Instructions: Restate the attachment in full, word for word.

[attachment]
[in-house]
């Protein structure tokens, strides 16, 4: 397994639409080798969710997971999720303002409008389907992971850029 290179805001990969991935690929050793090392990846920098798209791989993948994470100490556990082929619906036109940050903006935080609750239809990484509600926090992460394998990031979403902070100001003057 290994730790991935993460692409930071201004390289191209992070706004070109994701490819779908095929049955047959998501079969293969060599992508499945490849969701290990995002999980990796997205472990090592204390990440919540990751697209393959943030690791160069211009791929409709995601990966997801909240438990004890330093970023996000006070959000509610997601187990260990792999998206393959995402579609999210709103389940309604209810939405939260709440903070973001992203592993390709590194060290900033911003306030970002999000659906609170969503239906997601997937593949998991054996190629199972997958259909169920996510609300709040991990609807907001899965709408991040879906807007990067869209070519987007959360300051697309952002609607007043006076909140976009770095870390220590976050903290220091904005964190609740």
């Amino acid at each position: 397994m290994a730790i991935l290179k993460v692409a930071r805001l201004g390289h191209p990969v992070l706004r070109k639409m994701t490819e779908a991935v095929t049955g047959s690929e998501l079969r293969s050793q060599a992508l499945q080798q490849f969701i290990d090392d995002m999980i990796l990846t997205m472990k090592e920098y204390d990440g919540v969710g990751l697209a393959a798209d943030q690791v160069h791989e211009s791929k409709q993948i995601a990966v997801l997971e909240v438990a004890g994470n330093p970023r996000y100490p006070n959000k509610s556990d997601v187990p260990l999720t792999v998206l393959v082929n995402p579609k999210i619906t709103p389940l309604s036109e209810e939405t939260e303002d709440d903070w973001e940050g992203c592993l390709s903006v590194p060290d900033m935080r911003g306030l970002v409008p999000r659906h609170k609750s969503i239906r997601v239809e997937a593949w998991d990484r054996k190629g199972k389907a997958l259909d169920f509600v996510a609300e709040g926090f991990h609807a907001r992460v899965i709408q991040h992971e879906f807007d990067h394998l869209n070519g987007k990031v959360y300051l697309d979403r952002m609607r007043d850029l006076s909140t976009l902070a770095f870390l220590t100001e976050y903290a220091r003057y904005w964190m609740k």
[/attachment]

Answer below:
[in-house]
């Protein structure tokens, strides 16, 4: 397994639409080798969710997971999720303002409008389907992971850029 290179805001990969991935690929050793090392990846920098798209791989993948994470100490556990082929619906036109940050903006935080609750239809990484509600926090992460394998990031979403902070100001003057 290994730790991935993460692409930071201004390289191209992070706004070109994701490819779908095929049955047959998501079969293969060599992508499945490849969701290990995002999980990796997205472990090592204390990440919540990751697209393959943030690791160069211009791929409709995601990966997801909240438990004890330093970023996000006070959000509610997601187990260990792999998206393959995402579609999210709103389940309604209810939405939260709440903070973001992203592993390709590194060290900033911003306030970002999000659906609170969503239906997601997937593949998991054996190629199972997958259909169920996510609300709040991990609807907001899965709408991040879906807007990067869209070519987007959360300051697309952002609607007043006076909140976009770095870390220590976050903290220091904005964190609740």
């Amino acid at each position: 397994m290994a730790i991935l290179k993460v692409a930071r805001l201004g390289h191209p990969v992070l706004r070109k639409m994701t490819e779908a991935v095929t049955g047959s690929e998501l079969r293969s050793q060599a992508l499945q080798q490849f969701i290990d090392d995002m999980i990796l990846t997205m472990k090592e920098y204390d990440g919540v969710g990751l697209a393959a798209d943030q690791v160069h791989e211009s791929k409709q993948i995601a990966v997801l997971e909240v438990a004890g994470n330093p970023r996000y100490p006070n959000k509610s556990d997601v187990p260990l999720t792999v998206l393959v082929n995402p579609k999210i619906t709103p389940l309604s036109e209810e939405t939260e303002d709440d903070w973001e940050g992203c592993l390709s903006v590194p060290d900033m935080r911003g306030l970002v409008p999000r659906h609170k609750s969503i239906r997601v239809e997937a593949w998991d990484r054996k190629g199972k389907a997958l259909d169920f509600v996510a609300e709040g926090f991990h609807a907001r992460v899965i709408q991040h992971e879906f807007d990067h394998l869209n070519g987007k990031v959360y300051l697309d979403r952002m609607r007043d850029l006076s909140t976009l902070a770095f870390l220590t100001e976050y903290a220091r003057y904005w964190m609740k």